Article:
by Rev. Bucky Beach
It was over 20 years ago that I started nonpayment of taxes owed to the IRS. I was scared, but youth breeds a sense of immortality, which was accompanied by a bit of a chip on my shoulder and a desire to be faithful to what I believed. I did some research and read some stories of property seizures and levies, but thought it was worth the risk. I withheld my money, sent the IRS a letter stating clearly why I was opposed to military taxation, and defied the IRS to come and get me. I received a few letters in response and waited.
I never heard from them again. But then, I think I owed them a grand total of $80. I didn’t make much money, but didn’t want any of it to support wars, or the nuclear arms race, or government sponsored coups, or cover-ups. Maybe someone somewhere knows that I still owe that $80, plus 20 years of interest, but maybe not. Last year when I withheld payment again, the notice of possible seizure didn’t include the outstanding tax bill.
For most of those 20 years I did not make enough money to owe the IRS. They refunded me, and I was glad to not have to pay taxes at the end of the year. Recently, circumstances changed, and I found myself owing what to me was a substantial amount of money on April 15. What was I going to do? When I was young, it mostly angered me and also energized me. But it doesn’t excite me much anymore to take on the IRS, to feel like David slaying the giant with his $80 slingshot. Now it truly saddens me to have to take the action of nonpayment. I don’t mind paying taxes for things that do not take away life, but paying taxes necessarily does exactly that, so I feel I have little choice.
Theologian Walter Rauschenbusch (the Social Gospel movement in the early 1900s) believed Christians should not withdraw from the world, but had only two choices: “The Church must either condemn the world and seek to change it, or tolerate the world and conform to it.” So I guess I am making a choice again. My small effort won’t stop killing and war, but neither will paying taxes that support it. The choice seems obvious. As I write this, someone somewhere is grieving the loss of a child-American, Iraqi, or Afghani. I don’t want to be responsible for financing the reasons for their loss. Martin Luther King Jr. wrote about willingness to suffer as a sign of one’s commitment to the redeeming nature of nonviolent resistance. He believed that sacrifice is the supreme manifestation of one’s commitment to serve humanity. I know that not paying my taxes will not cause me to suffer much, but I know that someone else is suffering. Even if we don’t see body bags on the tarmac in news coverage of this war, and we don’t see mothers and fathers wailing in the streets, mourning the loss of their children and the destruction of their country, we know it is happening.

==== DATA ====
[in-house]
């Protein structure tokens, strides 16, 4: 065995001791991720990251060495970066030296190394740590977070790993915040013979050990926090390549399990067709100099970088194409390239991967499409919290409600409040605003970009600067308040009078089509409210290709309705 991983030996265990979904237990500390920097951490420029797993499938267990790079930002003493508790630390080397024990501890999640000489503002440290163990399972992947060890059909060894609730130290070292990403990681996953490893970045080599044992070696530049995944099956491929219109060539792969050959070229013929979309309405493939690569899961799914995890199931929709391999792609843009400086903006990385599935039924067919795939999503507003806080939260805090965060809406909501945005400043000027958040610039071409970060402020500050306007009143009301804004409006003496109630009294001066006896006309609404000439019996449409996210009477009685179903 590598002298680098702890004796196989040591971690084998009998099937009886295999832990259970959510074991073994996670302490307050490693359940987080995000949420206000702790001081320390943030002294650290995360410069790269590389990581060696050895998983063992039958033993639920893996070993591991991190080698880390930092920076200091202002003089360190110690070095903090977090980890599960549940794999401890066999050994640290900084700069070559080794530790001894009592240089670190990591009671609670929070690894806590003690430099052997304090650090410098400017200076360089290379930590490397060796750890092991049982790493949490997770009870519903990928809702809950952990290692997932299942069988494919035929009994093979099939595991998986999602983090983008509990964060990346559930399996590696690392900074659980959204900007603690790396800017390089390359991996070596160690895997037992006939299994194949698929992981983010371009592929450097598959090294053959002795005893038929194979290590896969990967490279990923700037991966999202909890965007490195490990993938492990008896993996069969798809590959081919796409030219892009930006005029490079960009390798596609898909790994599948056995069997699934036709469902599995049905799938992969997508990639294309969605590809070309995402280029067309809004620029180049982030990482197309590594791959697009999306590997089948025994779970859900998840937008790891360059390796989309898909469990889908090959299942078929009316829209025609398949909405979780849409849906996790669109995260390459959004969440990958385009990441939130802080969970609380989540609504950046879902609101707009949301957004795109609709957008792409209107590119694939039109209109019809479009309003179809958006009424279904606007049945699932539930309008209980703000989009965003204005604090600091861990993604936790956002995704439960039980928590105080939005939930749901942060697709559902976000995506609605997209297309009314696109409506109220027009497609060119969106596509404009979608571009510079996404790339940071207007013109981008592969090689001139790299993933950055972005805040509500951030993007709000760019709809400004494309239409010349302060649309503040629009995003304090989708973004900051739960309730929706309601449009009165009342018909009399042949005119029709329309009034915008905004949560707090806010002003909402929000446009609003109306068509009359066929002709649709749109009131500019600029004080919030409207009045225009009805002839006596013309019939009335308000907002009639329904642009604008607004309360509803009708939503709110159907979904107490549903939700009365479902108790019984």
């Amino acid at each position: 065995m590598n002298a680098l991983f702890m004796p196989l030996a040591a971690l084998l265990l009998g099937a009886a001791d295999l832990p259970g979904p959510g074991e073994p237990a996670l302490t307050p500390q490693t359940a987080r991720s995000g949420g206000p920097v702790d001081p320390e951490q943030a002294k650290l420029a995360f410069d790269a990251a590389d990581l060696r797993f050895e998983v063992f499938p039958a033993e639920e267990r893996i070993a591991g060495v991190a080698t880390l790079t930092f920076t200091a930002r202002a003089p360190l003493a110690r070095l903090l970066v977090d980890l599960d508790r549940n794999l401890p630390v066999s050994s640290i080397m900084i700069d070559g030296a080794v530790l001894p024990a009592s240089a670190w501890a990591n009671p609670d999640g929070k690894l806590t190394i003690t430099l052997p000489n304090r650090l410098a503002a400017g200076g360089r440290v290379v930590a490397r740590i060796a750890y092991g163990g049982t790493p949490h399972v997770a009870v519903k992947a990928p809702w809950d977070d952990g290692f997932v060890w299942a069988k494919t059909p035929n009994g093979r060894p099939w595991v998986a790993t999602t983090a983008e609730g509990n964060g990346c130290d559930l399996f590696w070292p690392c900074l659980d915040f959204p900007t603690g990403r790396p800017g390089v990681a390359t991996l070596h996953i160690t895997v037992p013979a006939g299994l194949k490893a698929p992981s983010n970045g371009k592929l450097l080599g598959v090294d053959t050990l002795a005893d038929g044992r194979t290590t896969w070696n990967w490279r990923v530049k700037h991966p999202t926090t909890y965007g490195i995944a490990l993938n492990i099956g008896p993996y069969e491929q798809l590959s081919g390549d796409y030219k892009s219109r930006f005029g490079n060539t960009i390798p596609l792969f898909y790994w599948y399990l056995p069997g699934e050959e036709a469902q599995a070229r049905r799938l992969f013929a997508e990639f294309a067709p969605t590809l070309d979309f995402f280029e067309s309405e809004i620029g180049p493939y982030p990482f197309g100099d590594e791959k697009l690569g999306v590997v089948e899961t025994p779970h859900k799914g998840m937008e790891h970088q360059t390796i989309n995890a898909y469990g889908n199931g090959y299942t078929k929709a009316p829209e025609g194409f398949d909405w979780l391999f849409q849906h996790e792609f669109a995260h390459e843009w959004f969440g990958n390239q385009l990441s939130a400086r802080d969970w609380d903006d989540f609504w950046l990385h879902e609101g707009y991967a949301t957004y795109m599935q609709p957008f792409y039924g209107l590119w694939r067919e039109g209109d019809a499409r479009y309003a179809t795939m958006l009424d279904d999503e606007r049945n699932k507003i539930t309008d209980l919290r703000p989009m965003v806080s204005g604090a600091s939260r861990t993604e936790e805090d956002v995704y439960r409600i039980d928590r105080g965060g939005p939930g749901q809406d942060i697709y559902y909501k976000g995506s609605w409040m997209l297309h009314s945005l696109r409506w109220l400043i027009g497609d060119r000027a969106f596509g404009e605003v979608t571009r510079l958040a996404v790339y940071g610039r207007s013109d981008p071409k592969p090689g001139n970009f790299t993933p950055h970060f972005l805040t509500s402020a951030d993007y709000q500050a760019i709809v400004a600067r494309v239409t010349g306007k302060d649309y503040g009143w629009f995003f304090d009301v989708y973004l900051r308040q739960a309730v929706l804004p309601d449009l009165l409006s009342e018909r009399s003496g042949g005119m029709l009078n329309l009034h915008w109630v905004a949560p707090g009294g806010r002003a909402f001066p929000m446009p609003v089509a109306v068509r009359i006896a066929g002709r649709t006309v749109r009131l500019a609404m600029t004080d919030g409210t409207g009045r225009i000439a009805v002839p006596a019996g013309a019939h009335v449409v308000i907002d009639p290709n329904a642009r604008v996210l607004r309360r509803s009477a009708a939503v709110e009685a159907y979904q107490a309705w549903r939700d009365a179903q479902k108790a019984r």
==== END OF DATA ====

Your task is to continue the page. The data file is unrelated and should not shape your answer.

I can hurt someone by giving the military-industrial-complex my money. I don’t want to do that. Resignation to its inevitability is immoral. As Dr. King wrote, “Noncooperation with evil is as much a moral obligation as is cooperation with good.”
In the end what can they do, really? They can and maybe will seize my money this time. Or maybe not. They may get a little extra because of interest. It’s not really as big of a deal as it was when I was 25. Maybe that’s it. I’ve gotten older. Maybe braver. Maybe the sense of perspective I have now is healthier, because I know they cannot hurt me by taking my money. It’s not a huge sacrifice, but it is something I can do.
My Lenten readings on the theology of Martin Luther King Jr. have caused me to think again of what it means to suffer for a cause, to be nonviolently resistant, and to be willing to pay a price that can possibly change an opponent’s mind. This, really, is the goal. If enough people are willing to withhold their tax payments, maybe it will actually become legal for those of similar conscience to take such action.
Withholding a few thousand dollars isn’t such a great price to pay, but I remember clearly what would have been: I was fearful when the U.S. invaded Afghanistan that a draft would be reinstated. I had one son in college and one in high school. I could let the IRS seize my money, but I would not let the government and the military seize my children. I decided the military would not get my boys… they would get me. It’s not right for us to send our young people to fight wars. I would go as a Chaplain. Someone has to be there ministering to soldiers who are laying down their lives for us back home. I don’t blame the soldier. I blame us, the parents and aunts and uncles and grandparents and politicians who make the policies. We should be the ones paying the ultimate price so our children can live in peace. Not the other way around.
Rev. Bucky Beach is a minister at the Good Shepherd Lutheran Church / Lutheran Campus Ministry and lives in Houghton, Michigan.
* Quotes are from a book on the theology of Martin Luther King Jr., Search for the Beloved Community by Smith & Zepp.
From the April 2005 issue of More Than a Paycheck.